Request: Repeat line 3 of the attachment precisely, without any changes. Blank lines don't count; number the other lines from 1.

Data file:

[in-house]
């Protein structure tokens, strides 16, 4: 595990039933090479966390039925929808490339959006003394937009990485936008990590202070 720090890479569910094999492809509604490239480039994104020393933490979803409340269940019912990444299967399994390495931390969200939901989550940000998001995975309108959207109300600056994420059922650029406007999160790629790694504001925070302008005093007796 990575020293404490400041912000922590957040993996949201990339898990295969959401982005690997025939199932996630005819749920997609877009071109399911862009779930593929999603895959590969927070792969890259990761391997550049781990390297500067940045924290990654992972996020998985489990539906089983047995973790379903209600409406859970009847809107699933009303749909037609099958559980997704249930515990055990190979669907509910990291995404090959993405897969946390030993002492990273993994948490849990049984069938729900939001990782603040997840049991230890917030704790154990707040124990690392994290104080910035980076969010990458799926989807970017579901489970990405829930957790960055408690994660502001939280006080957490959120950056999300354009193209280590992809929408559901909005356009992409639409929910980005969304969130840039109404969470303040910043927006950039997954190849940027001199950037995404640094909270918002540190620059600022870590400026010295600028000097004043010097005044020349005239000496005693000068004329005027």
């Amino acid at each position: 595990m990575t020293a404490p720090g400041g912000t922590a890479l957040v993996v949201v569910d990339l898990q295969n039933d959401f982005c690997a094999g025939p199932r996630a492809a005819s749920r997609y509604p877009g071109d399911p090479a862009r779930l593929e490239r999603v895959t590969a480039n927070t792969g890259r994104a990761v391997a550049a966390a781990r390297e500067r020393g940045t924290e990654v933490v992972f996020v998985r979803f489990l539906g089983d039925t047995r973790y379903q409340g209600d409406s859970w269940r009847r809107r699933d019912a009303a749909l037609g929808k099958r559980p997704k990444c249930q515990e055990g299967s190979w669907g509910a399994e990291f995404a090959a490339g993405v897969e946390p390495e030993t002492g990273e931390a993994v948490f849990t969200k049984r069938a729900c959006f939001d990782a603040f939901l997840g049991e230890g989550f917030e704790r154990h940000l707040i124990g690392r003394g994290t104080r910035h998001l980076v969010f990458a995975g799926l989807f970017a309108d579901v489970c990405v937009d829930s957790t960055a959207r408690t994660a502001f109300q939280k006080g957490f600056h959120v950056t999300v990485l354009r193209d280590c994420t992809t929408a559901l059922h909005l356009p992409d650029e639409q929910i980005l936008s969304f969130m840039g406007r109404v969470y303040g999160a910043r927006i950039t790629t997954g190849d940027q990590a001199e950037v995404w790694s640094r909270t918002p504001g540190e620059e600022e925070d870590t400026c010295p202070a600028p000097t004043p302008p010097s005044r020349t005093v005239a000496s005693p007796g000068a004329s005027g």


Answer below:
């Amino acid at each position: 595990m990575t020293a404490p720090g400041g912000t922590a890479l957040v993996v949201v569910d990339l898990q295969n039933d959401f982005c690997a094999g025939p199932r996630a492809a005819s749920r997609y509604p877009g071109d399911p090479a862009r779930l593929e490239r999603v895959t590969a480039n927070t792969g890259r994104a990761v391997a550049a966390a781990r390297e500067r020393g940045t924290e990654v933490v992972f996020v998985r979803f489990l539906g089983d039925t047995r973790y379903q409340g209600d409406s859970w269940r009847r809107r699933d019912a009303a749909l037609g929808k099958r559980p997704k990444c249930q515990e055990g299967s190979w669907g509910a399994e990291f995404a090959a490339g993405v897969e946390p390495e030993t002492g990273e931390a993994v948490f849990t969200k049984r069938a729900c959006f939001d990782a603040f939901l997840g049991e230890g989550f917030e704790r154990h940000l707040i124990g690392r003394g994290t104080r910035h998001l980076v969010f990458a995975g799926l989807f970017a309108d579901v489970c990405v937009d829930s957790t960055a959207r408690t994660a502001f109300q939280k006080g957490f600056h959120v950056t999300v990485l354009r193209d280590c994420t992809t929408a559901l059922h909005l356009p992409d650029e639409q929910i980005l936008s969304f969130m840039g406007r109404v969470y303040g999160a910043r927006i950039t790629t997954g190849d940027q990590a001199e950037v995404w790694s640094r909270t918002p504001g540190e620059e600022e925070d870590t400026c010295p202070a600028p000097t004043p302008p010097s005044r020349t005093v005239a000496s005693p007796g000068a004329s005027g």